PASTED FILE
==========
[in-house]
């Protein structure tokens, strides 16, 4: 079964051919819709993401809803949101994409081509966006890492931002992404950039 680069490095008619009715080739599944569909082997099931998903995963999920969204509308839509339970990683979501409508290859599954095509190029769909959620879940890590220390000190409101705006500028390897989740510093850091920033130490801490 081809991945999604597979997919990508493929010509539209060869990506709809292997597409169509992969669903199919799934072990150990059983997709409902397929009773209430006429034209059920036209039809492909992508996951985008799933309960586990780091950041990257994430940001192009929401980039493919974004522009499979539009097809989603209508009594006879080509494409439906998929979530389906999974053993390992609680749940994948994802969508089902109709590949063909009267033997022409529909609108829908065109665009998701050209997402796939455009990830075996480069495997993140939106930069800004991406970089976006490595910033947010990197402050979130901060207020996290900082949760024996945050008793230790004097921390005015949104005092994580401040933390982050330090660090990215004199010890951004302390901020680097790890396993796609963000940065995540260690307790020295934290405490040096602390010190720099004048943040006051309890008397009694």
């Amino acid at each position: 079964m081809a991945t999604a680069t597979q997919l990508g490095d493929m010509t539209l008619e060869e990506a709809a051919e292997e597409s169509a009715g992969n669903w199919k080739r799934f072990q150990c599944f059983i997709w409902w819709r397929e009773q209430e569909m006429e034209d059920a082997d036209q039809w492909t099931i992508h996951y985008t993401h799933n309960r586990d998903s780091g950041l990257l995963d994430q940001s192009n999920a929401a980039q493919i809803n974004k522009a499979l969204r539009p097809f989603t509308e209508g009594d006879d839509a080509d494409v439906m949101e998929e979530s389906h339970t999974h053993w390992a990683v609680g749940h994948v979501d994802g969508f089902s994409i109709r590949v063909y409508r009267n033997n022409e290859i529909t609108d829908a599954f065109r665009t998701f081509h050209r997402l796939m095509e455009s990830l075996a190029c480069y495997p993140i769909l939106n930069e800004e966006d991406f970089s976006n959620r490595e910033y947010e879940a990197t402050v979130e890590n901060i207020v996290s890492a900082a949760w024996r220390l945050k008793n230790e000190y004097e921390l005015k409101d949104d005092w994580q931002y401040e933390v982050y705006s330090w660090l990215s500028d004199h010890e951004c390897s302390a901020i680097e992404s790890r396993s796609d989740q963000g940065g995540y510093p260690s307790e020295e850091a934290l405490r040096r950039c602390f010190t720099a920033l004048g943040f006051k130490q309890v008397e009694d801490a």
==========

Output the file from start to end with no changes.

[in-house]
């Protein structure tokens, strides 16, 4: 079964051919819709993401809803949101994409081509966006890492931002992404950039 680069490095008619009715080739599944569909082997099931998903995963999920969204509308839509339970990683979501409508290859599954095509190029769909959620879940890590220390000190409101705006500028390897989740510093850091920033130490801490 081809991945999604597979997919990508493929010509539209060869990506709809292997597409169509992969669903199919799934072990150990059983997709409902397929009773209430006429034209059920036209039809492909992508996951985008799933309960586990780091950041990257994430940001192009929401980039493919974004522009499979539009097809989603209508009594006879080509494409439906998929979530389906999974053993390992609680749940994948994802969508089902109709590949063909009267033997022409529909609108829908065109665009998701050209997402796939455009990830075996480069495997993140939106930069800004991406970089976006490595910033947010990197402050979130901060207020996290900082949760024996945050008793230790004097921390005015949104005092994580401040933390982050330090660090990215004199010890951004302390901020680097790890396993796609963000940065995540260690307790020295934290405490040096602390010190720099004048943040006051309890008397009694």
């Amino acid at each position: 079964m081809a991945t999604a680069t597979q997919l990508g490095d493929m010509t539209l008619e060869e990506a709809a051919e292997e597409s169509a009715g992969n669903w199919k080739r799934f072990q150990c599944f059983i997709w409902w819709r397929e009773q209430e569909m006429e034209d059920a082997d036209q039809w492909t099931i992508h996951y985008t993401h799933n309960r586990d998903s780091g950041l990257l995963d994430q940001s192009n999920a929401a980039q493919i809803n974004k522009a499979l969204r539009p097809f989603t509308e209508g009594d006879d839509a080509d494409v439906m949101e998929e979530s389906h339970t999974h053993w390992a990683v609680g749940h994948v979501d994802g969508f089902s994409i109709r590949v063909y409508r009267n033997n022409e290859i529909t609108d829908a599954f065109r665009t998701f081509h050209r997402l796939m095509e455009s990830l075996a190029c480069y495997p993140i769909l939106n930069e800004e966006d991406f970089s976006n959620r490595e910033y947010e879940a990197t402050v979130e890590n901060i207020v996290s890492a900082a949760w024996r220390l945050k008793n230790e000190y004097e921390l005015k409101d949104d005092w994580q931002y401040e933390v982050y705006s330090w660090l990215s500028d004199h010890e951004c390897s302390a901020i680097e992404s790890r396993s796609d989740q963000g940065g995540y510093p260690s307790e020295e850091a934290l405490r040096r950039c602390f010190t720099a920033l004048g943040f006051k130490q309890v008397e009694d801490a």